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33 Responses to Do we care, Bill McKibben?

  1. Infidel Tiger

    Germany is what the future looks like.

    A nation that invented toilets with a ledge so that the sausage smugglers could examine their stool after abluting.

  2. Notafan

    Stoke thos. coal fires closest to the Antarctic Tone, get that ice amelting.
    I haven’t noticed that three metre rise in Melbourne yet, howlong must I wait?.
    And isn’t Germany building a bunch of new coal fired power plants right this very minute?

  3. nerblnob

    Germany is what the future looks like

    LOL. Another forgettable future. The Greens are going to be so wrong-footed by Germany.

  4. Robbo

    I saw McKibben’s crappy little piece in The Age and noted that the paper carefully avoided asking people for online comment. No doubt they realised that even the most rusted on leftie of their small band of readers would find it hard to defend the idiocy of the content. McKibben should be putting his efforts into trying to persuade his own leader to stop destroying the USA, but of course he is so stupid that he probably thinks Obama is doing a great job

  5. Peewhit

    Energy density in the fuel is the future. Nuclear is the next step, on the way to the stellar ideal of releasing the energy in the hydrogen atom. If it is good enough for stars, how can we criticize the system.

  6. Infidel Tiger

    Germany (1933) is what the future looks like.

  7. Andrew

    Is McGibbon the wide-eyed loon who looks like the Hale-Bopp Comet guy? Or am I thinking of someone else?

  8. Frank

    …that American climatologist poseur, Bill McKibben…

    He is a journalist with no formal science background. Less credible than Monbiot.

  9. Snoopy

    Germany (1933) is what the future looks like.

    But the uniforms won’t look nearly so good.

  10. john of dandenong

    The unhinged idiot is not worth more than 10 words.

  11. Rob MW

    Leave Bill alone…….at the very least he/it/whatever makes everyone one else on this planet look sane. That’s 19 words – 7 dots – 2 forward slashes and 1 full stop.

  12. Token

    The cultural cringe and general inferiority complex of the low self esteem left has never died.

    Imagine what they will feel like when they realise no one outside of Australia cares less.

  13. Empire

    Terrorist. To Gitmo wif dee.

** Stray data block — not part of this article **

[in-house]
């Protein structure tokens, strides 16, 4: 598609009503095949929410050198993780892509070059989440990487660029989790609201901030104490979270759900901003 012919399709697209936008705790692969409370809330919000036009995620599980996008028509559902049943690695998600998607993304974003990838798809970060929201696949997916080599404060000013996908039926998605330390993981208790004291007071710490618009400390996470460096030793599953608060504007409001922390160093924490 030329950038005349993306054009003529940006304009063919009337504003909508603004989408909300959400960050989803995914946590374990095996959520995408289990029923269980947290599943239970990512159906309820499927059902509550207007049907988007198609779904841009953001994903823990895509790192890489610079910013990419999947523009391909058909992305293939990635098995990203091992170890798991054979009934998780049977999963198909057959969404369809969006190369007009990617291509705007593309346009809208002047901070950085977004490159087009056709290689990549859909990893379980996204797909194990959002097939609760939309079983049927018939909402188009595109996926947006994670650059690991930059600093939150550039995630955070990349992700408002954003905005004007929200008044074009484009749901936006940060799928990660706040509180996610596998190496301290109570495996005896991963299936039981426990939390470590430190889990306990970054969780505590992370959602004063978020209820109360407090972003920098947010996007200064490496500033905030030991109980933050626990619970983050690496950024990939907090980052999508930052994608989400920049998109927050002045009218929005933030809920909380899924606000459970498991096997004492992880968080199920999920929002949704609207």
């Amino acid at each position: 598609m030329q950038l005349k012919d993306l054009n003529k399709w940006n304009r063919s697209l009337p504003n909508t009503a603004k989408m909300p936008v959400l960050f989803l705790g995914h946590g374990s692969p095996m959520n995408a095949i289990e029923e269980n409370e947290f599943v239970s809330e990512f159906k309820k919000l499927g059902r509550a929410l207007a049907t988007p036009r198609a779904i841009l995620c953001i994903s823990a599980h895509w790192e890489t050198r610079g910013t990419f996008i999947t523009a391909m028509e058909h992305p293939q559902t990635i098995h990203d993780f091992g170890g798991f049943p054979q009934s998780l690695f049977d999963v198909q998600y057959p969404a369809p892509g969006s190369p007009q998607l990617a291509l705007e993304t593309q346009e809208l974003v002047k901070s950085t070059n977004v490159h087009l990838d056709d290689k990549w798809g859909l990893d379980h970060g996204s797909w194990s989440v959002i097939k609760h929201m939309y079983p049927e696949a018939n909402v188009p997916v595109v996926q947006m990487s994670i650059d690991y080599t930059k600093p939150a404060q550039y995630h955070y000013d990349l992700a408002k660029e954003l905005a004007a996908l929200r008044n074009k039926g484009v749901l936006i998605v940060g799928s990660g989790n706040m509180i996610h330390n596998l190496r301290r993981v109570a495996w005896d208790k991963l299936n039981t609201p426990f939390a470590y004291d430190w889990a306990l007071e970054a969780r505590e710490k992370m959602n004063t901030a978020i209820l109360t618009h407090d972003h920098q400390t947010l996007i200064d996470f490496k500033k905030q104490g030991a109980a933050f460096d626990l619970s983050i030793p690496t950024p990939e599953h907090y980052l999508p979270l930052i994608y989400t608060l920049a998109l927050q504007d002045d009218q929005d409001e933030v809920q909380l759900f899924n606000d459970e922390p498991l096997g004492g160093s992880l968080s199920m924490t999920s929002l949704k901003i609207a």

14. Disillusioned

    Rob MW

    #1351916, posted on June 18, 2014 at 9:52 pm

    Leave Bill alone…….at the very least he/it/whatever makes everyone one else on this planet look sane. That’s 19 words – 7 dots – 2 forward slashes and 1 full stop.

    Are talking about Bill Shorten by chance?

  15. Martin

    We would be back in the Dark Ages, literally, if the world was full of Lefties.

  16. MsDolittle

    Germany is what the future looks like.

    A nation that invented toilets with a ledge so that the sausage smugglers could examine their stool after abluting.

    I, for one, never go anywhere without my Bristol Stool Scale.

  17. Crossie

    Here’s is some of McKibben’s own truly cringe-worthy and mawkish prose.

    Life’s too short.

  18. DB

    As usual, Bill McKibben is light on facts. While Australia may be the leading exporter of coking coal, we account for just 5% of global coal production. Following is list of countries by 2012 coal production:
    1. China 3,549 Mt
    2. United States 935 Mt
    3. India 595 Mt
    4. Indonesia 443 Mt
    5. Australia 421 Mt (5% of work production of 7,831 Mt)
    Not exactly a “world-topping” effort by Australia is it Bill? Get acquainted with some facts at http://www.worldcoal.org/resources/coal-statistics/.

  19. Porcelain Monkey

    Germany is what the future looks like.

    Would that be the Germany which is constructing coal-fired power stations?

  20. Porcelain Monkey

    If I recall correctly, like our esteemed Flannery, McKibben has an arts degree. He is not an ‘ologist’ of any sort.

  21. Most Australians agree with McGibbon.
    63% believe Australia should take a leadership role on reducing emissions.

  22. Joe Goodacre

    The calls for urgent action seem to be increasing the longer the planet doesn’t warm from 1997. Instead of saying – ‘good, we had more time than we thought – let’s get more data in before doing anything rash’ they rant and rave about time running out even more.

    The tide has shifted in this debate – people like Bill who once had some element of credibility now look like a zealot to ordinary people.

  23. Bruce of Newcastle